Scotch Whisky Vs. Irish Whiskey
Whisky is a tipple that’s enjoyed the world over, with some of the most popular varieties coming from Scotland and Ireland. The flavour of whisky can vary between sweet tones such as honey and vanilla, through to smoky, woody notes that are infused into the drink while it’s being distilled in wooden casks. Every region and indeed distiller has its own method of producing whisky, making it a very versatile drink to explore.
At their closest points, just 12 miles separate Scotland from Ireland yet their whiskies have some distinct differences. Both remain a proud statement of the culture and heritage of the two lands. Want to learn more about scotch whisky vs Irish whiskey? Here’s everything you need to know.
Scotland has been making whisky since the 1800s. The drink continues to be incredibly popular today, and has some distinct differences in terms of the production process and ultimately the taste when compared with Irish whiskey.
Scotch whisky is made from malted barley and is double distilled using copper pot stills. Single malt whisky is what Scottish whisky is predominantly associated with, with the taste being fuller and heavier when compared with Irish whiskey. This is in part due to the colder climate in which Scotch whisky is distilled in, meaning the flavour takes longer to mature.
As a minimum, Scotch whisky must be distilled for at least 3 years in oak casks. However, some Scotch whiskies are distilled for anywhere up to 50 years. A good point to note is that the age listed on the label of Scotch whisky refers to the youngest component in the blend, meaning a younger whisky may be more mature than it appears.
A total of 133 Scotch whisky distilleries are based in Scotland, with some 22 million casks (as of 14th July 2020) currently maturing in warehouses. It is possible to find Scotch whisky being made across each of the 6 Scottish regions, and it is the most tightly regulated spirit in the world.
Scotch Whisky Brands
Contrary to popular belief, it was the Irish who invented whisky, after bringing it over to Scotland through an area now known as the Hebrides. It was this transition from Irish Gaelic to Scottish Gaelic that saw the ‘e’ dropped from the word whiskey, which is why there is a spelling variant between the two.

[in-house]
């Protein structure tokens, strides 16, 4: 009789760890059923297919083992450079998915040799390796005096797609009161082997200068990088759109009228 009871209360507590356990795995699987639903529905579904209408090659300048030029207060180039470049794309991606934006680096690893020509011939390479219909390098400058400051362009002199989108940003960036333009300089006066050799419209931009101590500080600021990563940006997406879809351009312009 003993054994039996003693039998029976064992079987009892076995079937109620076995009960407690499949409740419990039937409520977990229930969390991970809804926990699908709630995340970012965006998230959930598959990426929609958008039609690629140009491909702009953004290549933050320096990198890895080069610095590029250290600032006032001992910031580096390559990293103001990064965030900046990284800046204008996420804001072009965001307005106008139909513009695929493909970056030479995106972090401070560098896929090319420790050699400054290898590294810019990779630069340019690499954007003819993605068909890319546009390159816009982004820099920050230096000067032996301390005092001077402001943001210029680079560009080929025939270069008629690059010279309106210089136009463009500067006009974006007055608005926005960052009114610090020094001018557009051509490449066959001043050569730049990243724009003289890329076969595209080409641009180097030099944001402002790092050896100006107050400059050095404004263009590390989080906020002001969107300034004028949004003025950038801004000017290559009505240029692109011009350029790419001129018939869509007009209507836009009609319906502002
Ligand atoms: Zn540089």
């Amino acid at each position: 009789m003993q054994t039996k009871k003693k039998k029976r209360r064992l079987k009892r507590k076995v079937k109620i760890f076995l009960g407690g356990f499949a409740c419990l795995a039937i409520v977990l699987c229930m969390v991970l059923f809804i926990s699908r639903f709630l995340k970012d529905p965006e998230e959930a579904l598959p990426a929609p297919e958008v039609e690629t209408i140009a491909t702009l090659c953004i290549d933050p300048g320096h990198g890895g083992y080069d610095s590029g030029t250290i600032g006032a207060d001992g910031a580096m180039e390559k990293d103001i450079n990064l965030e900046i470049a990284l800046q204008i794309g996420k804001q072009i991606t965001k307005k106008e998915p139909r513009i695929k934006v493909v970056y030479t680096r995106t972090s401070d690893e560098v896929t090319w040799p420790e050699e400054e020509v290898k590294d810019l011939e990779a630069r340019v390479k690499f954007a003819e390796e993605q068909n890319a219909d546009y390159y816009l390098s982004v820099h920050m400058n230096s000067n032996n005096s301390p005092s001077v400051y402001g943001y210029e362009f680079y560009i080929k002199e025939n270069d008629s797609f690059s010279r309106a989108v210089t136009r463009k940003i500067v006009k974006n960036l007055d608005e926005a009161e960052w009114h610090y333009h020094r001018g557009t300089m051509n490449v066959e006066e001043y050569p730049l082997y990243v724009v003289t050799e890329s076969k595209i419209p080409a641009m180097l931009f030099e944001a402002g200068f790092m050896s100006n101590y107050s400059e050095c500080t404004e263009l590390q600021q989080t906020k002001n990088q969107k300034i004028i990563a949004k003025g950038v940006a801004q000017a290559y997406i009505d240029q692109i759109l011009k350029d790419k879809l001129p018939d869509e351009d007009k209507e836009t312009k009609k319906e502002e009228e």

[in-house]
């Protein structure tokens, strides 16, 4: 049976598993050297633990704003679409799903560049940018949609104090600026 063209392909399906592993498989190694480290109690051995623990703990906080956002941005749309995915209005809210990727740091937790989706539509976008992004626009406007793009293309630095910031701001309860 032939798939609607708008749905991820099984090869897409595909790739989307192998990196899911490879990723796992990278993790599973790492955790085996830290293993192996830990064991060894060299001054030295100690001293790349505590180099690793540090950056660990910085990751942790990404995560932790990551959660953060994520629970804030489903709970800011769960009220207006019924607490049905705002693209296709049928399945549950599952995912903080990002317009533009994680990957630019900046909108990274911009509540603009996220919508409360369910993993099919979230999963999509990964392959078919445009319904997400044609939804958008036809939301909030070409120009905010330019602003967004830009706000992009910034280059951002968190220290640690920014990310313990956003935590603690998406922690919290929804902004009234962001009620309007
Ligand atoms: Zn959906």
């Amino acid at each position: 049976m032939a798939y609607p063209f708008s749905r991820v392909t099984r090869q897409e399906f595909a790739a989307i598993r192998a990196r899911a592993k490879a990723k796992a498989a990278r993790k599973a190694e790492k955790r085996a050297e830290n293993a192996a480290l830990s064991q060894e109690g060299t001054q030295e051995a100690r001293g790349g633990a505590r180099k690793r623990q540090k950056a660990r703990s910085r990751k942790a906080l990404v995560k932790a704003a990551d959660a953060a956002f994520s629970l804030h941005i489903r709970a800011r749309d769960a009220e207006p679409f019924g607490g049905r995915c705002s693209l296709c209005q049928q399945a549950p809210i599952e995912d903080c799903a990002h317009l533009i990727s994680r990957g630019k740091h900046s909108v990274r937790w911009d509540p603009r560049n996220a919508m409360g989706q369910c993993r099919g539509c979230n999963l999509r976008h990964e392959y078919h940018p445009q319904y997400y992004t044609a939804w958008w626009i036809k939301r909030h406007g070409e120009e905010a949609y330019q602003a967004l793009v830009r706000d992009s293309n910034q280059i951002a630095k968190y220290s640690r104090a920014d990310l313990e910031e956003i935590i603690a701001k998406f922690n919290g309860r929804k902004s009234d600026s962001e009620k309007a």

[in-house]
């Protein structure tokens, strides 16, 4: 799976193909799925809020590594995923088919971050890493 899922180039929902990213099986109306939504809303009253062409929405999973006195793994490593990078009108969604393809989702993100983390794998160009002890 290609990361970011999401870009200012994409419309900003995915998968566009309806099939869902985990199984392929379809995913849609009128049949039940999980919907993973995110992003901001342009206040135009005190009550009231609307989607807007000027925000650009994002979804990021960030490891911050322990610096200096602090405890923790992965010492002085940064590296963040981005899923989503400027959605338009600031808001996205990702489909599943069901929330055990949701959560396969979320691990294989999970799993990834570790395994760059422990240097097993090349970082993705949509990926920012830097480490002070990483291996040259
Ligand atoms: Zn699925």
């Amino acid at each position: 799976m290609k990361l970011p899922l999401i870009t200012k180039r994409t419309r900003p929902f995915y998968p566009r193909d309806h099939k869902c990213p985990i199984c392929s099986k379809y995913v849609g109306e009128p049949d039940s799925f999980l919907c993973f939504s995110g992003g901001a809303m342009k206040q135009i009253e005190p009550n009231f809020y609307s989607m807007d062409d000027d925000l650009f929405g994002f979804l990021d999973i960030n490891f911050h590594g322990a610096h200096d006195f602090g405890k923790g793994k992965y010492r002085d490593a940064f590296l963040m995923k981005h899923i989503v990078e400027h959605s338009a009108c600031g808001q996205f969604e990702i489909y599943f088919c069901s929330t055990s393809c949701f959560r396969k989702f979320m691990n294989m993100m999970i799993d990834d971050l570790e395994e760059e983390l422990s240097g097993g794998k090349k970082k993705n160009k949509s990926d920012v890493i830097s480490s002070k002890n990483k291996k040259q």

Irish whiskey is much smoother especially when it’s younger, due to the fact it’s triple distilled. So for example, if an Irish whiskey is 12 years old, a comparable Scotch whisky that has only been double distilled would be 16 years old. The slightly warmer climate in Ireland also makes the whiskey mature faster too.
Single malt Irish whiskey uses malted barley. However, single pot still Irish whiskey uses a mixture of malted and unmalted barley. This blend is unique to Ireland, and cannot be found in Scottish whisky which is one of the main differences between the two.
There are no regulations with regards to what wood Irish whiskey needs to be stored in, which is important as around 80%-95% of the flavour comes from the wood. In Ireland, they have a wider scope for experimenting to create the perfect tasting whiskey, using wood such as cherry, apple, mulberry and of course oak wood.
In total there are 32 whiskey distilleries on the island of Ireland, ranging from Bushmills in County Antrim to West Cork Distillers in County Cork.
Irish Whiskey Brands
To Sum Up
When it comes to Scotch whisky vs Irish whiskey, the main differences come down to the barley type, the length of distillation and also the methods for doing so. Scotch whisky has far tighter regulations, whereas makers of Irish whiskey have a little more free reign, especially when it comes to the barrel type they use which is the bigger influence on the overall flavour.
Has our explanation of Scotch whisky vs Irish whiskey whetted your appetite? If so, you’re in the right place! Here at Bring Me Drink we stock a wide variety of whisky including Scotch, Irish, American and Japanese. With so much history to discover within each sip, there is something to suit all palettes. Be sure to let us know in the comments below what your favourite whisky is, along with your preferred way to drink it.